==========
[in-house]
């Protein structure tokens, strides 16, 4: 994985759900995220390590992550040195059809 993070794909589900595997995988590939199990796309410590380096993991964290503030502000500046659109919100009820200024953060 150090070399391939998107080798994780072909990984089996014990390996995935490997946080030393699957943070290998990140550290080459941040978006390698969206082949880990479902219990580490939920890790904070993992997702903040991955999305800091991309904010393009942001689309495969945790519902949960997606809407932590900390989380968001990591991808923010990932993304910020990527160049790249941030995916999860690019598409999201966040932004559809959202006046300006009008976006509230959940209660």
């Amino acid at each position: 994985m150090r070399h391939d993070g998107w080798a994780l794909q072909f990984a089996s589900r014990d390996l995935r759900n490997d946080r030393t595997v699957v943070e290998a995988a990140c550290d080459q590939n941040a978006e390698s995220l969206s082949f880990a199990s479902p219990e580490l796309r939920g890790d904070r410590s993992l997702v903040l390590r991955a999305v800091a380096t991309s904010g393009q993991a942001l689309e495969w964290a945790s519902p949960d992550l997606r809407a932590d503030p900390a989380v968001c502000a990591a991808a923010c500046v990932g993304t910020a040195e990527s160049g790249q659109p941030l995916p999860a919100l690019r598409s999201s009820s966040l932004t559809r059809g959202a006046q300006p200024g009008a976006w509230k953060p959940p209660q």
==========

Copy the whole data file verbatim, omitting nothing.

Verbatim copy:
[in-house]
């Protein structure tokens, strides 16, 4: 994985759900995220390590992550040195059809 993070794909589900595997995988590939199990796309410590380096993991964290503030502000500046659109919100009820200024953060 150090070399391939998107080798994780072909990984089996014990390996995935490997946080030393699957943070290998990140550290080459941040978006390698969206082949880990479902219990580490939920890790904070993992997702903040991955999305800091991309904010393009942001689309495969945790519902949960997606809407932590900390989380968001990591991808923010990932993304910020990527160049790249941030995916999860690019598409999201966040932004559809959202006046300006009008976006509230959940209660």
């Amino acid at each position: 994985m150090r070399h391939d993070g998107w080798a994780l794909q072909f990984a089996s589900r014990d390996l995935r759900n490997d946080r030393t595997v699957v943070e290998a995988a990140c550290d080459q590939n941040a978006e390698s995220l969206s082949f880990a199990s479902p219990e580490l796309r939920g890790d904070r410590s993992l997702v903040l390590r991955a999305v800091a380096t991309s904010g393009q993991a942001l689309e495969w964290a945790s519902p949960d992550l997606r809407a932590d503030p900390a989380v968001c502000a990591a991808a923010c500046v990932g993304t910020a040195e990527s160049g790249q659109p941030l995916p999860a919100l690019r598409s999201s009820s966040l932004t559809r059809g959202a006046q300006p200024g009008a976006w509230k953060p959940p209660q």